Boa Constrictor

Boa Constrictor (Boa constrictor)Spanish Name: Boa, Béquer

This large snake lives on the ground and in the trees from sea level to 1,000 m in elevation. It can survive in shrub, savannah, cultivated fields, secondary growth in lowland dry, moist, and wet forests, and in premontane moist and wet forests.

The boa ranges from Mexico along both slopes through Central America and down to northern Peru, Paraguay, and central Argentina.

Physical Description
It would be unusual to encounter the small, beige eyes close enough to see the vertical pupil. However, when it is found in Costa Rica, the huge boa constrictor is distinct secondly because it lacks labial pits on its head and has a dark brown stripe from its snout to its neck. Its head and dorsal scales are small and smooth. This snake is colored cryptically: the body is mostly light brown to gray with dark brown to black lateral patches with lighter centers. The belly is grey. The tail may be banded in different colors, particularly shades of red, yellow, or black. While it may sound like a blandly vested serpent, the boa’s scales can be brightly iridescent. After shedding an old skin, this snake is incandescent. Younger boas are brighter, and the splotchy pattern may blur as some grow into large adults.

Boas fall into a group of primitive snakes that still have the bones of a pelvis and vestigial ‘legs;’ on the outside of the body—the only visual cue that these bones remain is a small horny spur on either side of the snake’s vent. Males have more distinct ‘anal spurs’ than females and use them to stroke the female during courtship.

Biology and Natural History
The boa is able to be active at dusk or night because it can hold body temperature without basking in the sun. While active, younger boas are more likely to move through the trees while larger individuals tend to stay on the ground. Some big ones may even be active during the day. Aided by their prehensile tails, these snakes are good at climbing.

Large snakes sit and wait for prey to present itself; the boa may also position itself by a mammal burrow or some other prey’s dwelling place and wait for days before moving on. The boa gets its meal by first striking the prey with its sharp teeth, secondly lifting the prey and coiling the long serpent body around it, and thirdly killing the prey by constriction, that is, tightening its body around the prey to strangle it. When the animal stops moving, the boa swallows it whole, head-first.

However, even though the boa constrictor looks intimidating it actually is not very dangerous. It is neither an easily agitated animal nor is it prone to defending itself aggressively. Hissing or coiling would preempt striking, and while this snake has no venom, it does have long, sharp, curved teeth that could cause and stick in a painful wound if the snake were provoked. It is large enough that the boa has few predators but not quite large enough to hunt prey as large as humans. Thus if a very large boa was given a convenient position around the neck of a human it could be able to suffocate such a foolhardy person, but otherwise the boa is not a threat to human existence even when in close proximity.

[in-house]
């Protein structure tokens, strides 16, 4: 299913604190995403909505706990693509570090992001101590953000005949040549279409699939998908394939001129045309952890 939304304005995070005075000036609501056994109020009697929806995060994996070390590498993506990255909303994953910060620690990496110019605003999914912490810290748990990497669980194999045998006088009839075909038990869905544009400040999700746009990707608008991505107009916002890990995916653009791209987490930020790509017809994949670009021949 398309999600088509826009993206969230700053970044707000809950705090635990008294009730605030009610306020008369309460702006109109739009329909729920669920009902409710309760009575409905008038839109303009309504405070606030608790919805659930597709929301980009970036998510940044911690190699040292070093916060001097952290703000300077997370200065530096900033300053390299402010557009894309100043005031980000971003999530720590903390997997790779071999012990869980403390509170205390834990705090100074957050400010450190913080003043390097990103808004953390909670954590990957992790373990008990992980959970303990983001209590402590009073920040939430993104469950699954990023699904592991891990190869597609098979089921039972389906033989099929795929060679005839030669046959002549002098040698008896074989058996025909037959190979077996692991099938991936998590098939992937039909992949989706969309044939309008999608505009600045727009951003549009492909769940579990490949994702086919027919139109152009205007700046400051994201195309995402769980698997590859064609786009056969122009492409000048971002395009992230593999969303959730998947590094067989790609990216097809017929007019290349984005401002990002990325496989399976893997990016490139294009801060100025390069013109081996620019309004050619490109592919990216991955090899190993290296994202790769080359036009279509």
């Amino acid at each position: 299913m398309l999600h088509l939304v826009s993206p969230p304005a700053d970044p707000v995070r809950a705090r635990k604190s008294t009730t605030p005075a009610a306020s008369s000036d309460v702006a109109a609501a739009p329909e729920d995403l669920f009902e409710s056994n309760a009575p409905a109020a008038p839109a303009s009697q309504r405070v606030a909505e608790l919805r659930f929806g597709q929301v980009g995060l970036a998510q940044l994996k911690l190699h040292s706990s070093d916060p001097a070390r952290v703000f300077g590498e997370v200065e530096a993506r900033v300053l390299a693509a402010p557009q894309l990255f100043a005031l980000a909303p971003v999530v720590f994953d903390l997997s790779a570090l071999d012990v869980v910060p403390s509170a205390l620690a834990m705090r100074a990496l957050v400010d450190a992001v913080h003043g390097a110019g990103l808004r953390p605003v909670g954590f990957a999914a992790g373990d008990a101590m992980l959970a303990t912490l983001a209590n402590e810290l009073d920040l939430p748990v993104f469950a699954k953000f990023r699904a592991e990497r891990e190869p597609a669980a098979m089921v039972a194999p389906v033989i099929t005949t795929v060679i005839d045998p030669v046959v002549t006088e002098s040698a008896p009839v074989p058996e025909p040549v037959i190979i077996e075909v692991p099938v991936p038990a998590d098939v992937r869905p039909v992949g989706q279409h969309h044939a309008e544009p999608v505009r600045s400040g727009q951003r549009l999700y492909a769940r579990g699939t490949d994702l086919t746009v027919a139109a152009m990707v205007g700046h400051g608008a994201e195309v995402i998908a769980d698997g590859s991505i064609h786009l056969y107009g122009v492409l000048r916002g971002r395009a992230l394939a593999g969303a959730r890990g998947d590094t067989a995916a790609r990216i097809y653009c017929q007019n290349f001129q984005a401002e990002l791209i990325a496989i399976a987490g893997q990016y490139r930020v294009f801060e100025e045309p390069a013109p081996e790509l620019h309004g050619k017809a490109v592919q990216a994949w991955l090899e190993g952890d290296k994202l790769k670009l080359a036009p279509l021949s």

Mothers give birth to 10 to 64 viviparous (or live) young, each of which is 0.5 m long. Neither parent administers any further parental care. Young snakes have a high mortality rate and not many make it to the larger life stages. In captivity this snake has lived as long as 25 to 35 years, but wild ones probably do not live so long. They are negatively impacted by humans in some areas via habitat destruction and the pet trade, but apart from these factors they can adjust rather well. Like the jaguar or other important forest predators, catching a glimpse of Boa constrictor is a rare occasion.

The boa constricts many prey animals, the sizes of which depend on the current size of the boa. They commonly eat iguanas, lizards, birds, bats, and small mammals such as opossums, agoutis, or rabbits. They’ve been known to take coatis, ocelots, porcupines, monkeys, and young deer. Their predator position in the forest is similar to that of the jaguar or Harpy Eagle. While they have been known to eat poultry or dogs, the boa constrictor is not capable of killing or eating cattle.

Most adults are 2 to 3 m in length, but some have reached lengths of 5 to 6 m.

Order: Squamata
Family: Boidae

Greene, H. W. in: Janzen, Daniel H. Costa Rican Natural History. Chicago: University of Chicago Press, 1983.
Leenders, Twan. A Guide to Amphibians and Reptiles of Costa Rica. Zona Tropical, S.A, Miami, FL, 2001.
Savage, Jay M. The Amphibians and Reptiles of Costa Rica: A Herpetofauna between two Continents, between Two Seas. The University of Chicago Press, Chicago, 2002.
Scott, N. J., J. M. Savage, and D. C. Robinson in: Janzen, Daniel H. Costa Rican Natural History. Chicago: University of Chicago Press, 1983.

-Amy Strieter, Wildlife Writer